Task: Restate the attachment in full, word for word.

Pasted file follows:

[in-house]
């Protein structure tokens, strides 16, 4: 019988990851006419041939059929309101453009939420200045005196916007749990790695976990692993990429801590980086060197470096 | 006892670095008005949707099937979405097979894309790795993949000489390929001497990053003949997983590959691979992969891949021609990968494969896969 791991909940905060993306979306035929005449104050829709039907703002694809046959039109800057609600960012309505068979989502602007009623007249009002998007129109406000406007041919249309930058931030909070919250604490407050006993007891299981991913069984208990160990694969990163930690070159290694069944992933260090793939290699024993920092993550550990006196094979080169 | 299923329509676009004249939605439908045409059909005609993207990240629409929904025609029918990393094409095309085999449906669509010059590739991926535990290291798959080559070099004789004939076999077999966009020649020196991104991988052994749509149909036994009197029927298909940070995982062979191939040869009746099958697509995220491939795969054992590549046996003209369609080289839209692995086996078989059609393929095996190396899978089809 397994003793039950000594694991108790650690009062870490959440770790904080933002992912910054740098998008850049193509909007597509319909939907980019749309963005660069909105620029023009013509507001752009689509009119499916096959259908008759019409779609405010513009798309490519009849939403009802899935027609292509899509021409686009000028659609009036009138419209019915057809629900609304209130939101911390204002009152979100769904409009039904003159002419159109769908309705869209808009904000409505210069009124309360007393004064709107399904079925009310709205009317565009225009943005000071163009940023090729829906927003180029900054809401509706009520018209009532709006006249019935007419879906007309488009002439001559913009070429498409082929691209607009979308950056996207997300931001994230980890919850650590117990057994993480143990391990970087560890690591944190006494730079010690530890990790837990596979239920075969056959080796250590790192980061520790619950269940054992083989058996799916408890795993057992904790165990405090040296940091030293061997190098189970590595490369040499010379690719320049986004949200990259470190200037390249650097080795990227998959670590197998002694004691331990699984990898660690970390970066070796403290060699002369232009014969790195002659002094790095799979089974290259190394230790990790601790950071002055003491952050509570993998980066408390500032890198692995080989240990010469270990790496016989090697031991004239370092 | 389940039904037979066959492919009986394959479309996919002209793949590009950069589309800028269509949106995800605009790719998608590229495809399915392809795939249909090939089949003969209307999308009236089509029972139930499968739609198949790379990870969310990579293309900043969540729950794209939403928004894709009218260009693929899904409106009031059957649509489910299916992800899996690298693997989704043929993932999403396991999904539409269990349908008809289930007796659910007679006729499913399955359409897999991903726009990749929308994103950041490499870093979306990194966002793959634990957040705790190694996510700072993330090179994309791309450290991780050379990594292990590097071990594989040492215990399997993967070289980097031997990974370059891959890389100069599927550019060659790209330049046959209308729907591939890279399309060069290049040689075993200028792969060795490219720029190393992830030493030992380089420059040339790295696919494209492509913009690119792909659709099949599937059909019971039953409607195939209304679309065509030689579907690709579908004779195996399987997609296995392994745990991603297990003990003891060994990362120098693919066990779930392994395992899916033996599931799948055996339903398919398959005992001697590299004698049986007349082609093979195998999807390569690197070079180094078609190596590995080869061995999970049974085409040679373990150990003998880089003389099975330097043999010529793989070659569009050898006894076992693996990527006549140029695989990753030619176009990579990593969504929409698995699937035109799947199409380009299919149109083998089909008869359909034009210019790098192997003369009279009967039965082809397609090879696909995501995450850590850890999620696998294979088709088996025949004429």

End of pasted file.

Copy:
[in-house]
């Protein structure tokens, strides 16, 4: 019988990851006419041939059929309101453009939420200045005196916007749990790695976990692993990429801590980086060197470096 | 006892670095008005949707099937979405097979894309790795993949000489390929001497990053003949997983590959691979992969891949021609990968494969896969 791991909940905060993306979306035929005449104050829709039907703002694809046959039109800057609600960012309505068979989502602007009623007249009002998007129109406000406007041919249309930058931030909070919250604490407050006993007891299981991913069984208990160990694969990163930690070159290694069944992933260090793939290699024993920092993550550990006196094979080169 | 299923329509676009004249939605439908045409059909005609993207990240629409929904025609029918990393094409095309085999449906669509010059590739991926535990290291798959080559070099004789004939076999077999966009020649020196991104991988052994749509149909036994009197029927298909940070995982062979191939040869009746099958697509995220491939795969054992590549046996003209369609080289839209692995086996078989059609393929095996190396899978089809 397994003793039950000594694991108790650690009062870490959440770790904080933002992912910054740098998008850049193509909007597509319909939907980019749309963005660069909105620029023009013509507001752009689509009119499916096959259908008759019409779609405010513009798309490519009849939403009802899935027609292509899509021409686009000028659609009036009138419209019915057809629900609304209130939101911390204002009152979100769904409009039904003159002419159109769908309705869209808009904000409505210069009124309360007393004064709107399904079925009310709205009317565009225009943005000071163009940023090729829906927003180029900054809401509706009520018209009532709006006249019935007419879906007309488009002439001559913009070429498409082929691209607009979308950056996207997300931001994230980890919850650590117990057994993480143990391990970087560890690591944190006494730079010690530890990790837990596979239920075969056959080796250590790192980061520790619950269940054992083989058996799916408890795993057992904790165990405090040296940091030293061997190098189970590595490369040499010379690719320049986004949200990259470190200037390249650097080795990227998959670590197998002694004691331990699984990898660690970390970066070796403290060699002369232009014969790195002659002094790095799979089974290259190394230790990790601790950071002055003491952050509570993998980066408390500032890198692995080989240990010469270990790496016989090697031991004239370092 | 389940039904037979066959492919009986394959479309996919002209793949590009950069589309800028269509949106995800605009790719998608590229495809399915392809795939249909090939089949003969209307999308009236089509029972139930499968739609198949790379990870969310990579293309900043969540729950794209939403928004894709009218260009693929899904409106009031059957649509489910299916992800899996690298693997989704043929993932999403396991999904539409269990349908008809289930007796659910007679006729499913399955359409897999991903726009990749929308994103950041490499870093979306990194966002793959634990957040705790190694996510700072993330090179994309791309450290991780050379990594292990590097071990594989040492215990399997993967070289980097031997990974370059891959890389100069599927550019060659790209330049046959209308729907591939890279399309060069290049040689075993200028792969060795490219720029190393992830030493030992380089420059040339790295696919494209492509913009690119792909659709099949599937059909019971039953409607195939209304679309065509030689579907690709579908004779195996399987997609296995392994745990991603297990003990003891060994990362120098693919066990779930392994395992899916033996599931799948055996339903398919398959005992001697590299004698049986007349082609093979195998999807390569690197070079180094078609190596590995080869061995999970049974085409040679373990150990003998880089003389099975330097043999010529793989070659569009050898006894076992693996990527006549140029695989990753030619176009990579990593969504929409698995699937035109799947199409380009299919149109083998089909008869359909034009210019790098192997003369009279009967039965082809397609090879696909995501995450850590850890999620696998294979088709088996025949004429």